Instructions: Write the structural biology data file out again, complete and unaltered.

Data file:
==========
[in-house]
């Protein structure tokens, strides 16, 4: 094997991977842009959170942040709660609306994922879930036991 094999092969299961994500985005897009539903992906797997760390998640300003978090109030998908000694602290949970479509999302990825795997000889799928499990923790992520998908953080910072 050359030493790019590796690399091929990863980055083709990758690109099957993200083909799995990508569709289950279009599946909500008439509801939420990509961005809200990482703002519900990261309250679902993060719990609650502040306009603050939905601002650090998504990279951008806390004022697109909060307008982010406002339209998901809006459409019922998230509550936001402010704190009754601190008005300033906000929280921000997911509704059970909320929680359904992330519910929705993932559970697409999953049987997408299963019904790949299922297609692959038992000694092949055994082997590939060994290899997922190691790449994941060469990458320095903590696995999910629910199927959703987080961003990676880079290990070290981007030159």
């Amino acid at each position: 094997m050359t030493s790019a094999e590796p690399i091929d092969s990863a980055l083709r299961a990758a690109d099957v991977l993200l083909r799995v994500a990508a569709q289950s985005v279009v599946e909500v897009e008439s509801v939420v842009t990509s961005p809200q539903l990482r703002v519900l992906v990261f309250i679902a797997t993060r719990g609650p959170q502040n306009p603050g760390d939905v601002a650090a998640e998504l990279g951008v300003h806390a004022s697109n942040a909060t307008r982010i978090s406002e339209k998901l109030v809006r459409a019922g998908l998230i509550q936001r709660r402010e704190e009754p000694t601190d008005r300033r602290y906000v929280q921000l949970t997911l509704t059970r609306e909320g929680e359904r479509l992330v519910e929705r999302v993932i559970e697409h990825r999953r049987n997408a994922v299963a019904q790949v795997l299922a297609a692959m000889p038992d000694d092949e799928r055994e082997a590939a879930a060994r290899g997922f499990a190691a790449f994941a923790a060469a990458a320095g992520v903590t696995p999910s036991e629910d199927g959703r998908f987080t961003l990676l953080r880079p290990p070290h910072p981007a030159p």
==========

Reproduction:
[in-house]
């Protein structure tokens, strides 16, 4: 094997991977842009959170942040709660609306994922879930036991 094999092969299961994500985005897009539903992906797997760390998640300003978090109030998908000694602290949970479509999302990825795997000889799928499990923790992520998908953080910072 050359030493790019590796690399091929990863980055083709990758690109099957993200083909799995990508569709289950279009599946909500008439509801939420990509961005809200990482703002519900990261309250679902993060719990609650502040306009603050939905601002650090998504990279951008806390004022697109909060307008982010406002339209998901809006459409019922998230509550936001402010704190009754601190008005300033906000929280921000997911509704059970909320929680359904992330519910929705993932559970697409999953049987997408299963019904790949299922297609692959038992000694092949055994082997590939060994290899997922190691790449994941060469990458320095903590696995999910629910199927959703987080961003990676880079290990070290981007030159």
């Amino acid at each position: 094997m050359t030493s790019a094999e590796p690399i091929d092969s990863a980055l083709r299961a990758a690109d099957v991977l993200l083909r799995v994500a990508a569709q289950s985005v279009v599946e909500v897009e008439s509801v939420v842009t990509s961005p809200q539903l990482r703002v519900l992906v990261f309250i679902a797997t993060r719990g609650p959170q502040n306009p603050g760390d939905v601002a650090a998640e998504l990279g951008v300003h806390a004022s697109n942040a909060t307008r982010i978090s406002e339209k998901l109030v809006r459409a019922g998908l998230i509550q936001r709660r402010e704190e009754p000694t601190d008005r300033r602290y906000v929280q921000l949970t997911l509704t059970r609306e909320g929680e359904r479509l992330v519910e929705r999302v993932i559970e697409h990825r999953r049987n997408a994922v299963a019904q790949v795997l299922a297609a692959m000889p038992d000694d092949e799928r055994e082997a590939a879930a060994r290899g997922f499990a190691a790449f994941a923790a060469a990458a320095g992520v903590t696995p999910s036991e629910d199927g959703r998908f987080t961003l990676l953080r880079p290990p070290h910072p981007a030159p």